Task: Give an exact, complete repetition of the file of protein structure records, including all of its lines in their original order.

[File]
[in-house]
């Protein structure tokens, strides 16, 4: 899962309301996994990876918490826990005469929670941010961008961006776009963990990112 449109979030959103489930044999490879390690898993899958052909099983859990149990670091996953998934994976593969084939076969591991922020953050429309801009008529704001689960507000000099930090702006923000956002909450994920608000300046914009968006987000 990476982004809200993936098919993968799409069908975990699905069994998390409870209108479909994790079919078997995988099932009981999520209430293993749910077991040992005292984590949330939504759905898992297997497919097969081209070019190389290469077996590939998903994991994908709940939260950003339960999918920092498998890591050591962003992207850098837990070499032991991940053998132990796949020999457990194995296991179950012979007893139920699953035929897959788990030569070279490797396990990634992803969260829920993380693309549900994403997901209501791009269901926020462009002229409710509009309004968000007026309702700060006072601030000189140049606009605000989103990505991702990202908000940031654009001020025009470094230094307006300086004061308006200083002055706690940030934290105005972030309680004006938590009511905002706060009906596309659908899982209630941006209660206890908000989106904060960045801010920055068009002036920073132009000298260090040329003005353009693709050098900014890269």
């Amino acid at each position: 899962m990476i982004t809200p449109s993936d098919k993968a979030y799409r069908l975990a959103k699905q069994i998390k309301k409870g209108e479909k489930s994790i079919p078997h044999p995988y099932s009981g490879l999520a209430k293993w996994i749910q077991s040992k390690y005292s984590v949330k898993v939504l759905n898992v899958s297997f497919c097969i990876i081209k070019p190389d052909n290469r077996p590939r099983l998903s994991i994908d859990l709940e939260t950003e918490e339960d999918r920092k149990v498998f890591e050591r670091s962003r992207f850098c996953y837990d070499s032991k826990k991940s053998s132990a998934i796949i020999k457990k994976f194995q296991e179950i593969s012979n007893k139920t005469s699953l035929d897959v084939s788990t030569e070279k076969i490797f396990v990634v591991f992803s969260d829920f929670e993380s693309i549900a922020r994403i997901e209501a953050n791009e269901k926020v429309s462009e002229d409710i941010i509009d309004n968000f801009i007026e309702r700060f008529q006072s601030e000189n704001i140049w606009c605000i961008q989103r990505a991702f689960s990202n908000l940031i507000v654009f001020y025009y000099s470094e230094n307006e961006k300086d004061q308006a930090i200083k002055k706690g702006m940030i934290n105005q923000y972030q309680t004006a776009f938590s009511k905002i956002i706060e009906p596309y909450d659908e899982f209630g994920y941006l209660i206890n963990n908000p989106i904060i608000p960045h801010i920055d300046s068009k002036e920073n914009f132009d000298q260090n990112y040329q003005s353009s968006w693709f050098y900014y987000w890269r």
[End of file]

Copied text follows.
[in-house]
């Protein structure tokens, strides 16, 4: 899962309301996994990876918490826990005469929670941010961008961006776009963990990112 449109979030959103489930044999490879390690898993899958052909099983859990149990670091996953998934994976593969084939076969591991922020953050429309801009008529704001689960507000000099930090702006923000956002909450994920608000300046914009968006987000 990476982004809200993936098919993968799409069908975990699905069994998390409870209108479909994790079919078997995988099932009981999520209430293993749910077991040992005292984590949330939504759905898992297997497919097969081209070019190389290469077996590939998903994991994908709940939260950003339960999918920092498998890591050591962003992207850098837990070499032991991940053998132990796949020999457990194995296991179950012979007893139920699953035929897959788990030569070279490797396990990634992803969260829920993380693309549900994403997901209501791009269901926020462009002229409710509009309004968000007026309702700060006072601030000189140049606009605000989103990505991702990202908000940031654009001020025009470094230094307006300086004061308006200083002055706690940030934290105005972030309680004006938590009511905002706060009906596309659908899982209630941006209660206890908000989106904060960045801010920055068009002036920073132009000298260090040329003005353009693709050098900014890269």
């Amino acid at each position: 899962m990476i982004t809200p449109s993936d098919k993968a979030y799409r069908l975990a959103k699905q069994i998390k309301k409870g209108e479909k489930s994790i079919p078997h044999p995988y099932s009981g490879l999520a209430k293993w996994i749910q077991s040992k390690y005292s984590v949330k898993v939504l759905n898992v899958s297997f497919c097969i990876i081209k070019p190389d052909n290469r077996p590939r099983l998903s994991i994908d859990l709940e939260t950003e918490e339960d999918r920092k149990v498998f890591e050591r670091s962003r992207f850098c996953y837990d070499s032991k826990k991940s053998s132990a998934i796949i020999k457990k994976f194995q296991e179950i593969s012979n007893k139920t005469s699953l035929d897959v084939s788990t030569e070279k076969i490797f396990v990634v591991f992803s969260d829920f929670e993380s693309i549900a922020r994403i997901e209501a953050n791009e269901k926020v429309s462009e002229d409710i941010i509009d309004n968000f801009i007026e309702r700060f008529q006072s601030e000189n704001i140049w606009c605000i961008q989103r990505a991702f689960s990202n908000l940031i507000v654009f001020y025009y000099s470094e230094n307006e961006k300086d004061q308006a930090i200083k002055k706690g702006m940030i934290n105005q923000y972030q309680t004006a776009f938590s009511k905002i956002i706060e009906p596309y909450d659908e899982f209630g994920y941006l209660i206890n963990n908000p989106i904060i608000p960045h801010i920055d300046s068009k002036e920073n914009f132009d000298q260090n990112y040329q003005s353009s968006w693709f050098y900014y987000w890269r």